Remember when the feature phone market was a hopelessly chaotic sea of incompatible phones that required prohibitively expensive porting of apps? That was the reality of the first wave of the mobile data revolution -- before Apple and Google helped standardize (to a degree) the market and create big fat targets for developers.
Well, there is certainly one major player in the market who remembers those days fondly -– Samsung. After all, it was the handset manufacturers themselves who -- much like the auto industry in the early part of the last decade -- couldn’t get enough of product differentiation and massive product lines. The thinking was that a personal phone demanded personalized hardware and features and that each person had distinct needs to be served. After all, from the OEMs perspective, who cared whether the stuff cost $300 or $400 each? The carriers were footing much of the bill anyway.
And so it was with a little bit of déjà vu that I noticed Samsung launching what it calls its Smart App Challenge 2013 for Galaxy S4. This is a competition to attract developers to the platform with a contest purse of $800,000 in all and eligibility for investment evaluation from Samsung Venture Investment Corporation. To be sure, Samsung is not looking for really cool Android apps. It wants apps that are very specific to its handset. In particular, it wants applications that make use of its Smart Chord API that allows multiple galaxy handsets to work together, and especially to use its Group Play service.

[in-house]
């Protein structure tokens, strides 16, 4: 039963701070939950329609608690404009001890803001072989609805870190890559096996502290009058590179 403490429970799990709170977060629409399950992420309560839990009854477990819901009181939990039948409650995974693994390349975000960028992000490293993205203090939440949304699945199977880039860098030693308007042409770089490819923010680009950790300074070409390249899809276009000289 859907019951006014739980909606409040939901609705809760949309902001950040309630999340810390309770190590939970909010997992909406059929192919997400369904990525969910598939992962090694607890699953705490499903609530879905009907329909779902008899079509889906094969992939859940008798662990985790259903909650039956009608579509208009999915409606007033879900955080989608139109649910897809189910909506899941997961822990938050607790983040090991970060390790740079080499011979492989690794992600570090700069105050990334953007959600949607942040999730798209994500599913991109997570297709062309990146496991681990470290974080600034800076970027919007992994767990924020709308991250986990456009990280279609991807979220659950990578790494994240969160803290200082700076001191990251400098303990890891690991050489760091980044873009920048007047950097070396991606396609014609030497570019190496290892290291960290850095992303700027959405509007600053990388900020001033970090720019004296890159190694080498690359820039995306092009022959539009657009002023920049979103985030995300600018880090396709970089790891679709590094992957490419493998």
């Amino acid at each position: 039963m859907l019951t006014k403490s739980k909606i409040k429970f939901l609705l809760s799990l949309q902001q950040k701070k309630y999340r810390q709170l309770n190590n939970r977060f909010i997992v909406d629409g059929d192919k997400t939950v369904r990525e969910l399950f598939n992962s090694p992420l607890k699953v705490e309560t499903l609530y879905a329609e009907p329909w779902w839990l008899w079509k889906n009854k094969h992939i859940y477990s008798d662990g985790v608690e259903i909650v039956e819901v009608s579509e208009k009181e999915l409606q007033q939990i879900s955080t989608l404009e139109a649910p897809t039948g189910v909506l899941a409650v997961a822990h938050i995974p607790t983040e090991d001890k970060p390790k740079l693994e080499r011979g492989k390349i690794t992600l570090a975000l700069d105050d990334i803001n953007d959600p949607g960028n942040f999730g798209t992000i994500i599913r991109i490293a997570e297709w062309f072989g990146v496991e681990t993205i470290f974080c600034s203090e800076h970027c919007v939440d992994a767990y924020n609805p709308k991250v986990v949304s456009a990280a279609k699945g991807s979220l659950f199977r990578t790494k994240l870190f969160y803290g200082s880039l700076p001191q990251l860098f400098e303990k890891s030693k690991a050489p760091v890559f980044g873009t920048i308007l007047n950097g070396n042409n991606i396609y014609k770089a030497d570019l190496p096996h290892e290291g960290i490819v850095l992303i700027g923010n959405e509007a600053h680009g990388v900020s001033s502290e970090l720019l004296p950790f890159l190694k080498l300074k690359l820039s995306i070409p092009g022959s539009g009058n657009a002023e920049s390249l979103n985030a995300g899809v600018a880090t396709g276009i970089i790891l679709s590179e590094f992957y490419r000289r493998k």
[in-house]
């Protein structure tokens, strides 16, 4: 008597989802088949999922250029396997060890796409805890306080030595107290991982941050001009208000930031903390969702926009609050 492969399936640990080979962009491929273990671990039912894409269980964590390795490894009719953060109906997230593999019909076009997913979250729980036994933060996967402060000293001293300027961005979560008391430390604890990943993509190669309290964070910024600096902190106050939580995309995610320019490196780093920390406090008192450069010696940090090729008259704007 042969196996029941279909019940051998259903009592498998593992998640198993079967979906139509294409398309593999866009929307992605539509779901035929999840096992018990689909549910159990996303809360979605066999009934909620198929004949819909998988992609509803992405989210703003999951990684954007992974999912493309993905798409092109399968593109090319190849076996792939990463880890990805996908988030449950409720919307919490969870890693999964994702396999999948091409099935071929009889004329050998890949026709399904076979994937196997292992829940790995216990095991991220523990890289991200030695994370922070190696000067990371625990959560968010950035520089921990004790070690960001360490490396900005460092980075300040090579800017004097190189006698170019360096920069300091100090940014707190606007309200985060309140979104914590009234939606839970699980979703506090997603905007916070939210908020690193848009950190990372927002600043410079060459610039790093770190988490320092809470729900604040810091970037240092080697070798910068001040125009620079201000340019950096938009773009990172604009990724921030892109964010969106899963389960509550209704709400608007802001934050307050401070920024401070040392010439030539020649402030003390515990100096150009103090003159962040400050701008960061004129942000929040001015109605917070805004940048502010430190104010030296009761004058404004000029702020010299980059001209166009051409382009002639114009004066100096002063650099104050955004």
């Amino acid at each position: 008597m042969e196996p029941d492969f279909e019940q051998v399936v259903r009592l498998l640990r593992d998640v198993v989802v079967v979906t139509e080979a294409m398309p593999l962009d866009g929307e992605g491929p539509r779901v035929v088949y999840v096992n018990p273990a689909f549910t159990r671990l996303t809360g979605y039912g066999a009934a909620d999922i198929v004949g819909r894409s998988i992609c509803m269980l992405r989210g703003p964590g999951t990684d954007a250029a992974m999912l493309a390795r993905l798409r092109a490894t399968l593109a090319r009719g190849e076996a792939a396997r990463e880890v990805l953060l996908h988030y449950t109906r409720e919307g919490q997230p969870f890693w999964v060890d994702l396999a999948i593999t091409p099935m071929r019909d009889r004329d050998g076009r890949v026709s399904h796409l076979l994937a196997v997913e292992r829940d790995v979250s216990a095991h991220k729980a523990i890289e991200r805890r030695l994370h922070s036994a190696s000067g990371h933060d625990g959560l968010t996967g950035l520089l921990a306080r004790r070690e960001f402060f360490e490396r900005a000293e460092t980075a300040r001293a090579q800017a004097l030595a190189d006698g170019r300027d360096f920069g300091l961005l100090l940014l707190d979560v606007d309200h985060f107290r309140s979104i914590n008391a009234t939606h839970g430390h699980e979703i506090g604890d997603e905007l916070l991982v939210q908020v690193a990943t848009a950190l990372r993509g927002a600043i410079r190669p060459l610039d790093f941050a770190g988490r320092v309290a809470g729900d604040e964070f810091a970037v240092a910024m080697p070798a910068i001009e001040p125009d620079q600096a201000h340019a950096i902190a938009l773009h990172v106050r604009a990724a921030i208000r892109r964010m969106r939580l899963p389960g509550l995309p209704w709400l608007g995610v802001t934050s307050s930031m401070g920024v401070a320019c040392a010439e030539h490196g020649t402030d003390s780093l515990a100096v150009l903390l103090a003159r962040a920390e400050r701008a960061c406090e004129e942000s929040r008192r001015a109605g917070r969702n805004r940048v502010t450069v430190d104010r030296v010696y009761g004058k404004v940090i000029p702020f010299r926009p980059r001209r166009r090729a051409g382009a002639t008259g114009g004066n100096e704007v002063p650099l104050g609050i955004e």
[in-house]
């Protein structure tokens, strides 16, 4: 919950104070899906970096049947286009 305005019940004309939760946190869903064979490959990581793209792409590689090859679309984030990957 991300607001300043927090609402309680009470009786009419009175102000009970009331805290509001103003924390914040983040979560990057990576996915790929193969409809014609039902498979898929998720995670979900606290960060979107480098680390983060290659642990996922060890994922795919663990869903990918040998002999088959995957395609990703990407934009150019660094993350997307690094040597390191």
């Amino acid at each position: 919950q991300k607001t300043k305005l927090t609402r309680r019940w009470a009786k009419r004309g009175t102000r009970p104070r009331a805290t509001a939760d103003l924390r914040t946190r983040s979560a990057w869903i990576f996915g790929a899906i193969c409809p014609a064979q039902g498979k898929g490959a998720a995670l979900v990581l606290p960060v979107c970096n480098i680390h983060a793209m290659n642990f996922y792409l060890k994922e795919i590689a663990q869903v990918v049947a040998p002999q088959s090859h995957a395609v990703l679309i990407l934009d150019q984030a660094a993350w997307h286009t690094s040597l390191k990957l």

Samsung is a bit like Sony in its dreams of creating its own ecosystem of proprietary applications and a world that its hardware owners are happy to dwell within exclusively. It just doesn’t happen that way. The good news is that it likely won’t work. Samsung never has been strong on software, and the last thing we need is more platform fragmentation off of the Android base. And as much as the Galaxy series has proven popular, it just doesn’t have the kind of market share necessary to build its own app ecosystem.
The company is fighting on two fronts, with Apple and with Google. Samsung would have liked to be seen as the preeminent Android device, but Google -- itself an owner of an OEM -- is not about to cede that to anyone. Now the hardware maker seems to want to detach itself from the Android moniker, perhaps believing it can do better.
But it is also a silly distraction. It has seemed to me for a long time that Samsung’s strength is not in dominating any single channel so much as having unique positioning across channels. In many ways, this company has pieces in place that Microsoft and Apple continue to crave. Microsoft can’t get the traction it desperately wants in the phone space, and Apple will have to do a heavy lift to get into the TV space.
But Samsung is a major force in TVs, with a strong smart TV component. And it has one of the largest installed bases of smartphones. Getting all that hardware to start talking to each other is the project that would knit together most of the Samsung hardware most effectively. Seems to me that is a much bigger and better goal than pursuing the iPhone fetish, which increasingly smells like schoolboy one-upsmanship.